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    My point in mentioning it was simply to point out that no faith is void of violence and violent scripture. The Christian Bible is full of just as much violence as any other holy book and sometimes crazy people act on it. I don't go around accusing my Christian neighbors of being potential terrorists however, like many seem to enjoy doing towards Muslims. Like 1/7 of the world's population is Muslim. This means two things: eliminating the religion is simply not going to happen (it's almost impossible to talk someone out of their faith once they've fully committed to it) and obviously the majority of them are in fact not terrorists (shocking to some, I know). Blaming Islam is akin to solely blaming the gun for a murder. Yes, it is part of the problem and yes removing it would certainly help the situation, but making that happen isn't as simple as declaring that it is the cause either. In both cases it usually just derails the discussion into pointless philosophical notions that will never come to pass.

    No one has to apologize either, or do anything at all for that matter, when someone else commits a crime of some sort. Black people don't have to 'speak up' against gang violence, Muslims don't have to 'speak up' against terrorists, feminists don't have to 'speak up' against radical feminists, and so on. We are not responsible for other peoples behavior. On the flip side, Christians can't say that Christian terrorists/criminals aren't Christian anymore than a Muslim can say that ISIS, ISIL, Taliban, etc. aren't Muslim. It blows my mind sometimes how often people try to pull the 'No True Scotsman' when someone isn't representing their ideas the way they like. Perhaps we should stop labeling people as a group and just say that people are individuals who have a particular faith. That way people feel less of a need to disassociate from others who have done horrible wrongs. After all, it doesn't require faith for someone to be crazy and it certainly doesn't require religion for someone to want to kill someone else. Murders happen everyday over silly things like jealousy, anger, money, etc.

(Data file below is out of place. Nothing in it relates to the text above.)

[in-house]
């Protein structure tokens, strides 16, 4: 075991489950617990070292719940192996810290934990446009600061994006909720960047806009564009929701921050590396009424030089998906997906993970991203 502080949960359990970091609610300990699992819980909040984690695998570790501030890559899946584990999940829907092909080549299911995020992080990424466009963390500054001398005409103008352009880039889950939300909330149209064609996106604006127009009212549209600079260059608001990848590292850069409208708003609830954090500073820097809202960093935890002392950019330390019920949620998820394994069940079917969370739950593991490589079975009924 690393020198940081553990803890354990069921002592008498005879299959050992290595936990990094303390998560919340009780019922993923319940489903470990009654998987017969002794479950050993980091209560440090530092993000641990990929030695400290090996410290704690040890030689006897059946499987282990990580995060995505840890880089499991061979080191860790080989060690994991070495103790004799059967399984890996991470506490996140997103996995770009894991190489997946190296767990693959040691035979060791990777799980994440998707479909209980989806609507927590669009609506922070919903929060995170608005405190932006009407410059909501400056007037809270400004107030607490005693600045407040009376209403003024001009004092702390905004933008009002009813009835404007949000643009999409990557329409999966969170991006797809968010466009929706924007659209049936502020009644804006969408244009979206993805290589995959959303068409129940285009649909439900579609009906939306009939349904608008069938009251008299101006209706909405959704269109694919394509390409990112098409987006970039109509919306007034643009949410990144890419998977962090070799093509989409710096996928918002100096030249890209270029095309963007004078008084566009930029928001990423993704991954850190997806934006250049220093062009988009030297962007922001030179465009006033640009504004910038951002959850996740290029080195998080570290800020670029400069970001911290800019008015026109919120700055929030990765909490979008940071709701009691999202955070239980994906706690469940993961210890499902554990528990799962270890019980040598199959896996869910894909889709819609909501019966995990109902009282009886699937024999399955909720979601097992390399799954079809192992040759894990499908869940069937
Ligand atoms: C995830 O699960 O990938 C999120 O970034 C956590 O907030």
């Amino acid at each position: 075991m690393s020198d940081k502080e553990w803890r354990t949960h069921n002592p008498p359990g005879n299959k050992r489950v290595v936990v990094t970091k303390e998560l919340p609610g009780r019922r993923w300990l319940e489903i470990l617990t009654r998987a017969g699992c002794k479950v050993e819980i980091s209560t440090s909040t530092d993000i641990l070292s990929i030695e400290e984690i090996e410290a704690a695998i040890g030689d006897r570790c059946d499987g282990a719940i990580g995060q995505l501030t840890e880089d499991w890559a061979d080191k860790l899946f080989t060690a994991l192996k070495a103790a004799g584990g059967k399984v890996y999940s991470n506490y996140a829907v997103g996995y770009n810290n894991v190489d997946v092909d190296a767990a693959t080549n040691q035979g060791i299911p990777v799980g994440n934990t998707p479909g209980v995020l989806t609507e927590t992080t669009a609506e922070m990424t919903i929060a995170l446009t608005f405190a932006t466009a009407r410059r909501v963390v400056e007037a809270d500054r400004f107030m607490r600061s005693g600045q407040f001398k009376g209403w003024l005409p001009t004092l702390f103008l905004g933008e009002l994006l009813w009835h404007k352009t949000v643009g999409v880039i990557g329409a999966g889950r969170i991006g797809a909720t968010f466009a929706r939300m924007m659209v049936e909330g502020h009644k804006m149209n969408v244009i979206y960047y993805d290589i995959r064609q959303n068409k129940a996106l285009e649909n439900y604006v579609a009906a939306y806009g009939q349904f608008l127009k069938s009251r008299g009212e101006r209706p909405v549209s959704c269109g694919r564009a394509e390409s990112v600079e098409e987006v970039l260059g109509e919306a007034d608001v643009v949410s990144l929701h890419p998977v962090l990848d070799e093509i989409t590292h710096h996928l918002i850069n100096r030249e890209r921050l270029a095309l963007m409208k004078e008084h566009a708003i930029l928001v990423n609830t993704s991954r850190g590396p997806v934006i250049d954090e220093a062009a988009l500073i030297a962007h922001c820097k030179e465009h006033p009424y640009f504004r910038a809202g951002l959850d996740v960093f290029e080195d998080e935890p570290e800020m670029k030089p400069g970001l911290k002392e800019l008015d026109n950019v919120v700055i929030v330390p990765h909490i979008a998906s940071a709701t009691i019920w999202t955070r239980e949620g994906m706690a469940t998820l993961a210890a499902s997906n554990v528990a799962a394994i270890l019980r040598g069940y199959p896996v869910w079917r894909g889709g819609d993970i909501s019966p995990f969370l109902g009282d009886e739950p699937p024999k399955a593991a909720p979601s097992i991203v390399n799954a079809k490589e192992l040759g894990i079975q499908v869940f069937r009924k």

8. sevenstringj

    sevenstringj Banned

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    False analogy. Guns aren't self-proclaimed sacred, unalterable text that instruct people to alienate themselves (which clearly pushes some people to "crazy" like in those NYT profiles of ISIS recruits) or instruct people to commit violence. Moderate Muslims who are sincere in their opposition to fundamentalism are thus hamstrung to an extent, but it's ridiculous to suggest they shouldn't speak out against it or continue to try to reform their religion.

    Plenty religions have come and gone and other religions have steadily reformed and assimilated, thanks to internal & external pressures. No one's suggesting it'll happen overnight, but ZERO progress will be made if we just throw our hands up in the air and pretend there's no problem with religious doctrine and white wash the whole thing with truisms like "people do bad stuff."
     
  9. asher

    asher So Did We

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    Many of them do speak out. That said, the problem is claiming that they must, and if they don't, it's tacit or even explicit support.

    Nobody's suggesting we completely throw our hands up in the air about the entire problem, and then extremist violence is just going to magically sort itself out; we're arguing that religious extremism is a symptom, or a vector, and not the root of the problem itself.
     
  10. will_shred

    will_shred not that good.